You mentioned Lacan’s ideas on the real, the imaginative and the metaphor. From my very limited research Jacques Lacan was a French psychiatrist and psychoanalyst who studied the human mind. His studies ultimately led him towards defining the difference between symbolic, imaginary and real order.  What is your take on his perception?

I think I create visually. I try to show not tell in films but beyond that in my prose and photography I subscribe to the French psychoanalyst Jacques Lacan theories about the Real. We endlessly use metaphors in our lives. Language forms the basis of this. You see a chair but really what you see is the metaphorical construct expressed through the word “chair.” If you saw the same chair in the Real then you’d be trying to see the unnamable thing behind the chair. Given this reality itself can’t be captured in language. What the writer, filmmaker, artists must do is express that unnamable thing that exists. That is the area we artists work in. We try to remove that boundary, if only for a moment and show everyone what true reality looks like.

One of my favorite books that demonstrates this extremely well is Josephs Conrad’s classic “Heart of Darkness.” Films, art, books that show us “The Real” are disturbing to us. We can’t live in that place. Christopher McCandless showed us this in his efforts to erase all boundaries between here and their. It is well documented in “Into the Wild” by Jon Krakauer. I just heard a story on the radio about a A young man names, Jonathan Croon who was just found dead in the wilderness of Oregon. The story seems very similar. That quest to find self by stripping away all boundaries around your life. We just can’t survive it.

In a nutshell -- what in your mind separates, the wanna-be from the doer?

Well I always say, “A writer writes. Everyday!” The same goes for photographic work, filmmaking and the rest of it. A person who is serious about all this stuff spends a lot of time working on his/her craft. You can never know too much about methods, practices, concepts especially now. Right now everything is changing all around us in unpredictable ways. I talk to everyone and ask the same question, “Do you know what’s going on?”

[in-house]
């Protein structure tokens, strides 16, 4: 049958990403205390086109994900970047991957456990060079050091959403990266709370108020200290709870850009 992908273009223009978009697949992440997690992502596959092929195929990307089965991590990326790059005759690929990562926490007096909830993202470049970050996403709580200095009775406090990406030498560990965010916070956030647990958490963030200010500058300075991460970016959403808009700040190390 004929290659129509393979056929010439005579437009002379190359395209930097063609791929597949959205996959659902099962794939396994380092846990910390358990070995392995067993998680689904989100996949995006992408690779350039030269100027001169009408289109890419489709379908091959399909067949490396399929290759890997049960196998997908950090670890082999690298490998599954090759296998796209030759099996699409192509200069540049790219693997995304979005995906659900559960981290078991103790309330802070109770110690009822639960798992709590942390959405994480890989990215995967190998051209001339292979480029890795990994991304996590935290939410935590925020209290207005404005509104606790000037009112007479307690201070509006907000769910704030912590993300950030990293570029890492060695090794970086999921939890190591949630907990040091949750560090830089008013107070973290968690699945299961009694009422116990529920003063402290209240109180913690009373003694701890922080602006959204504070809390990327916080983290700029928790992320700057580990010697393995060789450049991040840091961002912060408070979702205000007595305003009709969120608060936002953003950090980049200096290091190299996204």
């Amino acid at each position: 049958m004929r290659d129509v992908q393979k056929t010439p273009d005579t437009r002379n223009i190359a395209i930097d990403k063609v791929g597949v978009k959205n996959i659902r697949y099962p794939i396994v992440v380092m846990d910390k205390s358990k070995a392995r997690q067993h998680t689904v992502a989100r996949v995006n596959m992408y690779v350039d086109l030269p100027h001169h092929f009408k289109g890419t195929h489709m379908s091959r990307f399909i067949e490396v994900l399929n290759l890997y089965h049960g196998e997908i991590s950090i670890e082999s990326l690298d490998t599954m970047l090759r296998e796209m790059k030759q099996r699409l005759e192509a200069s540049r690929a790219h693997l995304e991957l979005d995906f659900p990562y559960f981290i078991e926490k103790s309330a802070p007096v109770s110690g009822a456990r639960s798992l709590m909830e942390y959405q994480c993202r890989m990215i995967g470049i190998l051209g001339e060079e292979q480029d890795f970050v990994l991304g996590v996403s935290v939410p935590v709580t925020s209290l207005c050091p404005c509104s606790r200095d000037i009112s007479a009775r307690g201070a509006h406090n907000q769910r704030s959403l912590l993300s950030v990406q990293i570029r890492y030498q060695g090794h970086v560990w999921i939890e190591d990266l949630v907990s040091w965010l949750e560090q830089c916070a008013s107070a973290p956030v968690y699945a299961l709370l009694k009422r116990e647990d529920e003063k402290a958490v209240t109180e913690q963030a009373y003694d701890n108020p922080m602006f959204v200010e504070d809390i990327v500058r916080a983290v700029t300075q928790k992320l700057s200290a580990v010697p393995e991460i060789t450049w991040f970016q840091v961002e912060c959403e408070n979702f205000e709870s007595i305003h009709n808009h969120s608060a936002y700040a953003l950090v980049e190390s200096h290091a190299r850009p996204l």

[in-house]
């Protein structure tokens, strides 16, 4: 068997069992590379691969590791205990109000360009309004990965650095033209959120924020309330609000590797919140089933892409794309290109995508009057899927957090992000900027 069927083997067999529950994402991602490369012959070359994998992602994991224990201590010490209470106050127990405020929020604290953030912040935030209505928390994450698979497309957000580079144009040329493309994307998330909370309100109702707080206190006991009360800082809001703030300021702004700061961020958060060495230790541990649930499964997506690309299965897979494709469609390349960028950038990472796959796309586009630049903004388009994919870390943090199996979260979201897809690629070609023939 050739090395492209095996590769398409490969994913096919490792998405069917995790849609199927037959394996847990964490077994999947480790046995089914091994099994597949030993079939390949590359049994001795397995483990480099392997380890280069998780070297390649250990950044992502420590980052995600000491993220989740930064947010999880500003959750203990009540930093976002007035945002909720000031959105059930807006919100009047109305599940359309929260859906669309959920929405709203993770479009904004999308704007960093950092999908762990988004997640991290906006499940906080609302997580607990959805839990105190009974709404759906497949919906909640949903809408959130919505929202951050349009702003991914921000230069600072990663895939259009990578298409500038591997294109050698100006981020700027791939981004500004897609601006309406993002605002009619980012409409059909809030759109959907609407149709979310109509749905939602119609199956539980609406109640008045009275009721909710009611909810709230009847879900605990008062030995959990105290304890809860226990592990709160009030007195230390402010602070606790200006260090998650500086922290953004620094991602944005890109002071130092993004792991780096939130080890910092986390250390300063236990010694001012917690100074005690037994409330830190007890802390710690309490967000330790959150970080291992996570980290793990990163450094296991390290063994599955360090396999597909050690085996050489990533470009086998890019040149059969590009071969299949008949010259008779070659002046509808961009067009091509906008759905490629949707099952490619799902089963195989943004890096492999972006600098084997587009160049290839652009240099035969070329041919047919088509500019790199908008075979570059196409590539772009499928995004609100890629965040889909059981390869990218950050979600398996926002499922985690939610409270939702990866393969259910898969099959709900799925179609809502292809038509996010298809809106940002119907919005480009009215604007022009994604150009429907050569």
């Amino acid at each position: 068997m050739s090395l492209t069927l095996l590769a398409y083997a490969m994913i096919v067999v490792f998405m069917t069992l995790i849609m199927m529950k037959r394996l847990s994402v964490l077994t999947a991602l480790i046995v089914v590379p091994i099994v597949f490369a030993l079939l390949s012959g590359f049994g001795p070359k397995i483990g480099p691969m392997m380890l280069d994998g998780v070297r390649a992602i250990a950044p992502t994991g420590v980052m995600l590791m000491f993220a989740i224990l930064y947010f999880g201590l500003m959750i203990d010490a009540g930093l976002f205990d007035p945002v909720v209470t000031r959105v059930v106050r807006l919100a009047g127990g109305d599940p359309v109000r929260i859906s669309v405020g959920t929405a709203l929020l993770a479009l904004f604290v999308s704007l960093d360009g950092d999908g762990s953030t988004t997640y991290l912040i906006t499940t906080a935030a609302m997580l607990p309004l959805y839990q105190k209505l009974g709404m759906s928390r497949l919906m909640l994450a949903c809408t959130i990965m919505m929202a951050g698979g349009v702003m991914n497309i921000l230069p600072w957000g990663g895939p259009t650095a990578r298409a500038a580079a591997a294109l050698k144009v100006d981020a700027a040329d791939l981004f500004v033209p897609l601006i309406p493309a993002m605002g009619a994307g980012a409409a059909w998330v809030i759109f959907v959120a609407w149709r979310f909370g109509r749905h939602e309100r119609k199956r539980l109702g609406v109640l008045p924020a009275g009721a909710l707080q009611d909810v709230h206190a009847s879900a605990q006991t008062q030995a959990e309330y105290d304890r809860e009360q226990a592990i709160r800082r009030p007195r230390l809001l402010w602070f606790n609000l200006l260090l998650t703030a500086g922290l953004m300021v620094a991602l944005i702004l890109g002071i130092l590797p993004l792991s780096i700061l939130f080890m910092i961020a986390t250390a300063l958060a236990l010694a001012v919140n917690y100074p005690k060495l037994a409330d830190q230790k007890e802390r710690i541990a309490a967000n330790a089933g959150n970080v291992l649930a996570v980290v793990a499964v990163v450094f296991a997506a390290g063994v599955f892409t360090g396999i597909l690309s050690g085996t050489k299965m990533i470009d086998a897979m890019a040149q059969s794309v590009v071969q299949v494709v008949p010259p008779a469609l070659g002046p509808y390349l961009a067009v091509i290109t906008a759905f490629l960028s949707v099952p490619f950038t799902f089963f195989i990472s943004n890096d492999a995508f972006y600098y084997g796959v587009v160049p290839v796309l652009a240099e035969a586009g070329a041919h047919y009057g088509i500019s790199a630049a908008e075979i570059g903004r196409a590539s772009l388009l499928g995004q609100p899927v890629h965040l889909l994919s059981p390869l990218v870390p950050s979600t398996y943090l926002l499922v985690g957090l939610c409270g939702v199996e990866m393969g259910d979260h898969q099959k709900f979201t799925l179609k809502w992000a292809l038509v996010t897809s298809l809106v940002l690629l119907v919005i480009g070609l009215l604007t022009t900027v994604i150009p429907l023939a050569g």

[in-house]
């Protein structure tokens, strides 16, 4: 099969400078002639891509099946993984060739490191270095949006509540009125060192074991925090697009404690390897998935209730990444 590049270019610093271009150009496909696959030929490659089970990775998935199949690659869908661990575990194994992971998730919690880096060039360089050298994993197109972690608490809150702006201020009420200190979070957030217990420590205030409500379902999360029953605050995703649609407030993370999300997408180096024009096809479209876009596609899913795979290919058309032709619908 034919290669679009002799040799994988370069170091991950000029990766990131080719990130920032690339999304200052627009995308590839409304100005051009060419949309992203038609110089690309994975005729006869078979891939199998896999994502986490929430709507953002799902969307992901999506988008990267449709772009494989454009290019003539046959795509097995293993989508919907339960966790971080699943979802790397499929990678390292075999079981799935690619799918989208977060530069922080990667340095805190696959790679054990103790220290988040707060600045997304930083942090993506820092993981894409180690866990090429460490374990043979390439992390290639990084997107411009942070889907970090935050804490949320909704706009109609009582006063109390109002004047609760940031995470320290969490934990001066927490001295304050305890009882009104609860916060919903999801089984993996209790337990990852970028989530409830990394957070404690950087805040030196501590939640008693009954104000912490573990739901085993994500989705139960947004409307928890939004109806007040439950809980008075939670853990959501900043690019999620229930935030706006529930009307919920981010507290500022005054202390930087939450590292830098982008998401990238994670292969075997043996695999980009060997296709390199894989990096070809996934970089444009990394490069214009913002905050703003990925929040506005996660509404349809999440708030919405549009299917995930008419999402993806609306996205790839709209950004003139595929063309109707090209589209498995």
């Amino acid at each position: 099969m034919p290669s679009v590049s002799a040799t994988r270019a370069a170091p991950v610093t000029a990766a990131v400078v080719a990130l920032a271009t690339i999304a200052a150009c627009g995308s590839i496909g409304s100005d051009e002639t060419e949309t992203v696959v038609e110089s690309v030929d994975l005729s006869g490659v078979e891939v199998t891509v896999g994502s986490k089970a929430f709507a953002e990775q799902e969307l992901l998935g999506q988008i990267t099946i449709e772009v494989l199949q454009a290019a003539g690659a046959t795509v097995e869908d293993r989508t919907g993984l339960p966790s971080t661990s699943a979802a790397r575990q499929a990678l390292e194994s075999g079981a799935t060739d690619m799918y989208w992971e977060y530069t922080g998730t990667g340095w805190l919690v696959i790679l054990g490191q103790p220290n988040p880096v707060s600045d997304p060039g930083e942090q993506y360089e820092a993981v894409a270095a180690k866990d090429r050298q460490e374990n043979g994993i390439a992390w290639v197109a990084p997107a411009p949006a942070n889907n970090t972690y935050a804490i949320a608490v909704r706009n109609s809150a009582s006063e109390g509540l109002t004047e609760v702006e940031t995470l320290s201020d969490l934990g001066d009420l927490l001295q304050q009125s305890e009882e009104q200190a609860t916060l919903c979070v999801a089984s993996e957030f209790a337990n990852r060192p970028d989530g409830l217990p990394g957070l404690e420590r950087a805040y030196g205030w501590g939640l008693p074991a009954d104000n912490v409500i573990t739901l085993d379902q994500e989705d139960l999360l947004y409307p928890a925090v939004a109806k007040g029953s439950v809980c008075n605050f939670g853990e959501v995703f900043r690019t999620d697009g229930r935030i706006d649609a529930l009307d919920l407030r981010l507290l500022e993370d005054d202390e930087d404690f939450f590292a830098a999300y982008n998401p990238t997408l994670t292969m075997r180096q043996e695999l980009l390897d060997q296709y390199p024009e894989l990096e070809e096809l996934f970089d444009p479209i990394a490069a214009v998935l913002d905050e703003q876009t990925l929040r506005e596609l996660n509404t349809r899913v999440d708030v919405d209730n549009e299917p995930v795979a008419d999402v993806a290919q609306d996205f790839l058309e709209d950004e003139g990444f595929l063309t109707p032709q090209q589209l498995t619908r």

Beyond craft a real artists has an unending thirst and curiosity that drives him to explore, learn and think almost all the time. I read everyone else’s work, watch countless movies, look at any art I can all the time. Grist for the mill.

Where can people follow you work?

If you visit “www.wooddickinson.com” you can get to all the sites, blogs and craziness that fills my mind. Beware.

If you had the opportunity to give fellow aspiring producers, photographers and writers one tip on what it takes to succeed what would it be?

Never give up. That’s the hardest part of all this. I spent twenty years in the movie theatre business. I know all the heads of the studios. When I sold the company and became a writer and producer suddenly no one knew who I was anymore. I wasn’t doing what I was suppose to be doing. I was right there with all the twenty something filmmakers but I do have a little wisdom from my twenty years they don’t. Still it took three years to get my first picture made but once done I sold it in two weeks to LIONSGATE.


Set your goal, stay strong to your commitment and become an expert path finder. I call it Pathway Building. There are many ways to get to your goal keep building new ones when old ones dead end and most of all don’t give up. Write, photograph, create. Learn all you can and be as curious as humanly possible. I drive people nuts with my curiosity but I won’t let that stop me. There so much to know and understand no one person can do it so there’s never a lack of material. Right?

Wood it's been an absolute pleasure picking your mind. We wish you well in your future endeavors.